Set up a free Brilliant account at http://www.brilliant.org/answerswithjoe/
And the first 200 to sign up for a premium account get 20% off every month!

Everywhere you look, Bitcoin is in the news.

But for a lot of people, it’s still a total mystery. Let’s take a look and talk about what it is and where it’s going.

BTW, if you want to send me some Bitcoin (some people have asked), here’s my BTC wallet: 15iFWPADUJtQBzKUWjK8qWK757oDPPkx9M

The Mystery Of The Oh My God Particle

From 1983 to 1991 on the Dugway Proving Ground in Utah, an experiment had been under way by the University of Utah called the Fly’s Eye Cosmic Ray Detector.

And this is how they found the Oh My God particle, but before I explain it, let me back up and talk about cosmic rays so you can fully grasp the Oh My God reaction here.

Cosmic rays are mostly made up of the nuclei of atoms, 90% of them are single protons – the nuclei of hydrogen atoms. These are much higher energy than solar radiation because unlike photons they actually have mass.

This was the first ultra-high energy cosmic ray discovered, which was shocking not just because of it had a lot of energy, but because it kind-of shouldn’t have been possible thanks to something called the GZK cutoff.

GZK stands for the scientists Kenneth Greisen, Georgie Zatsepin and Vadim Kuzmin, who set a speed limit for cosmic rays at 5 x 10 to the 19th electron volts, or 8 joules of energy. It was believed that particles couldn’t exceed this limit due to interactions with photons in the microwave background radiation.

This new class of cosmic rays became known as trans-GZK cosmic rays. They are super rare and believed to be from fairly close by in order to have that kind of speed – the less they’ve travelled, the less they would be slowed down by the CMB.

Since discovering the OMG particle, there have been a slew of new cosmic ray observatories like the Pierre Auger observatory and the Telescope Array Project, which is the successor to the fly’s eye.

There have also been efforts to focus on high-energy neutrinos with the belief that they may be created in a similar process to the high-energy cosmic rays. There’s an observatory underneath the south pole that specializes in that.

The Venus Project And The Resource-Based Economy

Jacque Fresco was born in 1916 and spent his young adult life struggling through the Depression, which informed his ideas about the economy and society as he grew older. He was a self-taught designer and architect who championed pre-fabricated homes in the 50s and 60s but his real passion was the future.

In 1969, he published a book called Looking Forward, which imagined a future society where technology has made it possible for everyone to have their needs met.

He continued on this line of thinking for the rest of his life, eventually forming The Venus Project with Roxanne Meadows, advocating for a resource-based economy. They built a research center near Venus, Florida based on his design principles and used that as a home base to give presentations, tours, and make videos promoting their new social model.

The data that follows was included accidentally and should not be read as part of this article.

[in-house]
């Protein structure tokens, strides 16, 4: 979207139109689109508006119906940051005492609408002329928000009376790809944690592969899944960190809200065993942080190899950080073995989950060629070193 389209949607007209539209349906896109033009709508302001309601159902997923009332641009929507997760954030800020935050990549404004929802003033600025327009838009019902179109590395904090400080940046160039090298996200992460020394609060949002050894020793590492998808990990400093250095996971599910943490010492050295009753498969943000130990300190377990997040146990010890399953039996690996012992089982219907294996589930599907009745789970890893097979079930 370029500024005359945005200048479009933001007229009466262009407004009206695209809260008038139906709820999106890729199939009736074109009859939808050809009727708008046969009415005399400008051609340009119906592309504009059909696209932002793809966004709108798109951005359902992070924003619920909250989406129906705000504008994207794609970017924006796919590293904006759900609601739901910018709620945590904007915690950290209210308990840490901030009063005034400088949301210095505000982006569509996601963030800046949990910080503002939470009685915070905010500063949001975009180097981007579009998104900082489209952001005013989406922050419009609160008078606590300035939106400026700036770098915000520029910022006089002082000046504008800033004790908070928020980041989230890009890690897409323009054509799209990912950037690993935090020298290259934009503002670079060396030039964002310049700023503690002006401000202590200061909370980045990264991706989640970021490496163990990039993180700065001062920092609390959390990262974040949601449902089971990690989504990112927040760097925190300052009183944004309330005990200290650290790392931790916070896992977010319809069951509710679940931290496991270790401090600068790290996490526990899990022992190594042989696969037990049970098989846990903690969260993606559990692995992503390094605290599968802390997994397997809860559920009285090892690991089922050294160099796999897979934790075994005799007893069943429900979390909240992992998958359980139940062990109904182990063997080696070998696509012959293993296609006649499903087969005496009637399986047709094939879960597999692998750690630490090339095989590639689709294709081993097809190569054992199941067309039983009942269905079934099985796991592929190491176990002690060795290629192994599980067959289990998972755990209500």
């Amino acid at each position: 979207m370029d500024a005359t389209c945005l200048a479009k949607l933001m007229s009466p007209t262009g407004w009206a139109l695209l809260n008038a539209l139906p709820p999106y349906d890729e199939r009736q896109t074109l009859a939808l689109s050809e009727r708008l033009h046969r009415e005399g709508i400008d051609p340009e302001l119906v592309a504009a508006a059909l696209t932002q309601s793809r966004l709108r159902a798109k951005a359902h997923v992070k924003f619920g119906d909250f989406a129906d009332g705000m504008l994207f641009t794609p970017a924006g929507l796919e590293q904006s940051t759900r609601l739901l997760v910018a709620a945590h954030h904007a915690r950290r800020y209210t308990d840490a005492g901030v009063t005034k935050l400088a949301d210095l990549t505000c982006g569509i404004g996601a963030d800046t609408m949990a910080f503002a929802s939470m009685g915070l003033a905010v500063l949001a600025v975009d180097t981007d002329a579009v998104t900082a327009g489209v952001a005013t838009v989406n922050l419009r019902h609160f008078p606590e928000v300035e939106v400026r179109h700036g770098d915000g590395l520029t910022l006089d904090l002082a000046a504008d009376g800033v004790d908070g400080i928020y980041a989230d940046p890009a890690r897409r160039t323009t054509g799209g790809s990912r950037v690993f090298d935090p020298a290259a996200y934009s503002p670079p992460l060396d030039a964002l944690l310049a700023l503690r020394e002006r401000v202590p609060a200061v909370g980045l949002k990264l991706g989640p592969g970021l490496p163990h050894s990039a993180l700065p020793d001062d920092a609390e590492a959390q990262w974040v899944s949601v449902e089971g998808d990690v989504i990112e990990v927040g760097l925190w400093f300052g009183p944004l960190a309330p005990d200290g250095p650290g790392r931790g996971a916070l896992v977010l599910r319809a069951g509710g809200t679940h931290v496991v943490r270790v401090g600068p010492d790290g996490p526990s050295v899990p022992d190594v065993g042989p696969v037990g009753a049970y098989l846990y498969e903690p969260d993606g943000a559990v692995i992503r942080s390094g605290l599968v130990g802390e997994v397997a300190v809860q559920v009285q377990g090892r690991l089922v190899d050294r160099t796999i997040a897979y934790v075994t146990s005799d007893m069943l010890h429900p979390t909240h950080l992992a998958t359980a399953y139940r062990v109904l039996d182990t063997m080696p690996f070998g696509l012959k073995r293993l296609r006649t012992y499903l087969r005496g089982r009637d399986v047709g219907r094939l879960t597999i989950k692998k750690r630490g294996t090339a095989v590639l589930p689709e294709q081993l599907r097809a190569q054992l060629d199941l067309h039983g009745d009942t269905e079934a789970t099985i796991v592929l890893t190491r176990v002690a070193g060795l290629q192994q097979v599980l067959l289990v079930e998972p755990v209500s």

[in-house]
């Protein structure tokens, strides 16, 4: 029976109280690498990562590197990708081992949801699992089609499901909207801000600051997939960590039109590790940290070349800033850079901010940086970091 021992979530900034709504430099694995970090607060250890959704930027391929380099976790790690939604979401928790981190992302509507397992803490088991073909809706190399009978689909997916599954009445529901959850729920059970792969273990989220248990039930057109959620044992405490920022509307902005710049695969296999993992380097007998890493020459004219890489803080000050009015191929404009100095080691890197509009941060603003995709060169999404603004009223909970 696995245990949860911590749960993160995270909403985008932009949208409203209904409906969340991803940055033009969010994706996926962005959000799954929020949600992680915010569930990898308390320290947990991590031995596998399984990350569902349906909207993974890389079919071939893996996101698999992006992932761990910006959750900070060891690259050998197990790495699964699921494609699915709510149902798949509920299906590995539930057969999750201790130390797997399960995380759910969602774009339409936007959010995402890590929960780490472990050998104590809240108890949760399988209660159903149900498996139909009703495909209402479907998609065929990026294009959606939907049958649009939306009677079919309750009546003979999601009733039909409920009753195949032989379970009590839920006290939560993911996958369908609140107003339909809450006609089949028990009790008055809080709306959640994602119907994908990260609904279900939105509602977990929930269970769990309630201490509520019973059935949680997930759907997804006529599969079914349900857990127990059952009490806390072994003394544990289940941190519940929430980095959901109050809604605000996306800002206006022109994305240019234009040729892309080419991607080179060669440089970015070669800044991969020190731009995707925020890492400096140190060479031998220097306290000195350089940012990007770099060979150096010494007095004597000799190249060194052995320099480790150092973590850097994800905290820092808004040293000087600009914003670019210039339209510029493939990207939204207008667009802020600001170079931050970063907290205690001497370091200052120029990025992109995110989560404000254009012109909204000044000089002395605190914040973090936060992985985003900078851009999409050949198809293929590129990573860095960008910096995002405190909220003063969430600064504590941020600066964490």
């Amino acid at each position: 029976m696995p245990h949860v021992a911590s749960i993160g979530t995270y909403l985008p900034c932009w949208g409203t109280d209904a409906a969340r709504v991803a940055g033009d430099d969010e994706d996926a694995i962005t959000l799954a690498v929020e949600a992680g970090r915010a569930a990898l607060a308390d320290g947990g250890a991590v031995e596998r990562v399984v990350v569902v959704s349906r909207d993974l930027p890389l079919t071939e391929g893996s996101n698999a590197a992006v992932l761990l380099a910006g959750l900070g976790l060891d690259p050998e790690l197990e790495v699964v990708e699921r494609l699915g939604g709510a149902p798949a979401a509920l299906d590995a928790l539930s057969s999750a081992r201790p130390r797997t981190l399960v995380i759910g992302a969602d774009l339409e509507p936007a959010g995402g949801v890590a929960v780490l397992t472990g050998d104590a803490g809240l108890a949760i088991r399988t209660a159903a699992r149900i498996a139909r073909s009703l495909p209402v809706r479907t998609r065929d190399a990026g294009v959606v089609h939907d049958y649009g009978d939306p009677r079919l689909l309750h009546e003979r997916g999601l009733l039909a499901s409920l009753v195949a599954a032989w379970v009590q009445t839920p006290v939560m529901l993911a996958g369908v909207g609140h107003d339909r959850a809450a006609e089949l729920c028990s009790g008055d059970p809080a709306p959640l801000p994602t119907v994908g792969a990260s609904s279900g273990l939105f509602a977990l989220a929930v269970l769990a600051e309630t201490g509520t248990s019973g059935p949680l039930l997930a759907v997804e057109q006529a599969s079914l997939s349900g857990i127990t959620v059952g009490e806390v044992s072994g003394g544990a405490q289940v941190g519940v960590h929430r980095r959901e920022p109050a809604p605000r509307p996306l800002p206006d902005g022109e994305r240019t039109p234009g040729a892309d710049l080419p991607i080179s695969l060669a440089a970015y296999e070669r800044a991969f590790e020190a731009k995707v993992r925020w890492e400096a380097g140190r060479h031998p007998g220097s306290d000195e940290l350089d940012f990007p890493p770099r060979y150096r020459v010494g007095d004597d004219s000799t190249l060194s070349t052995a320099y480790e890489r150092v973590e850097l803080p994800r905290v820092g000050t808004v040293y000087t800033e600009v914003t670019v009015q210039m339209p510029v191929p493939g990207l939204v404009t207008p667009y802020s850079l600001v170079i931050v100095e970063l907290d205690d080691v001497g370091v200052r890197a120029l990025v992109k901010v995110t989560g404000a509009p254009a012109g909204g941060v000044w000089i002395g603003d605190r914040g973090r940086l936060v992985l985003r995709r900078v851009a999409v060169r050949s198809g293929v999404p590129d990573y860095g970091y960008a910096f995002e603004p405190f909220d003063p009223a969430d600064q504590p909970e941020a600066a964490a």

And that social model is an entirely new economy that is not based on money, where automation and technology provides all our basic needs, nobody has to work, there’s no crime, no poverty, no waste, and it’s totally sustainable.

The Venus Project’s plan for smart cities is to incorporate a circular design, with the central hub housing the core of the cybernated system that controls resource management, educational and healthcare facilities, and communications networks.

Radiating out from there in all directions are concentric rings of buildings housing office space, institutions, and research laboratories.

Surrounding that is a green belt providing recreation and parks, then a residential belt with pre-fabricated homes.

From there, we find a band of apartment buildings and high-rises, again made from preformulated, modular pieces that also contain entertainment venues, theaters, and restaurants. Then an agricultural belt that grows all the food for the city along with hydroponic, aquaponic, and aeroponic facilities.

A circular waterway surrounds the agricultural belt for irrigation, and last but not least, a second recreation belt with paths for walking and biking, golf courses, and outdoor activities.

Anybody who’s been to Disney World in Florida or just watched the Disney Channel when they were kids knows about Epcot Center, but what you may not know was that the original plan for Epcot was something much, much more ambitious.

Epcot stands for Experimental Prototype Community of Tomorrow. According to Disney’s vision, it would be an ever-evolving city designed to test the newest and greatest ideas in housing and urban planning. It would be connected by monorail to the theme park and would house the employees of the park.

But Epcot is not alone. From Octagon City in 1850’s Kansas to England’s Ebenezer Howard and his radial Garden City at the turn of the century to Broadacre City, planned by none other than Frank Lloyd Wright, the circular, modular city of the future is something that always seems to be planned… but never executed.

Earlier this year a company called Sidewalk Labs, a subsidiary of the Alphabet umbrella that includes Google, purchased 12 acres of waterfront property in Toronto, with the goal of testing out smart city designs and technology.

Just last week, Bill Gates purchased land outside of Phoenix Arizona with the purpose of creating a smart city, though we don’t have any idea on designs for that yet.

And in South Korea, a major smart city project called Songdo has been under construction for the last few years, but it seems to be short of reaching its goals and over budget. It’s supposed to be finished in 2020.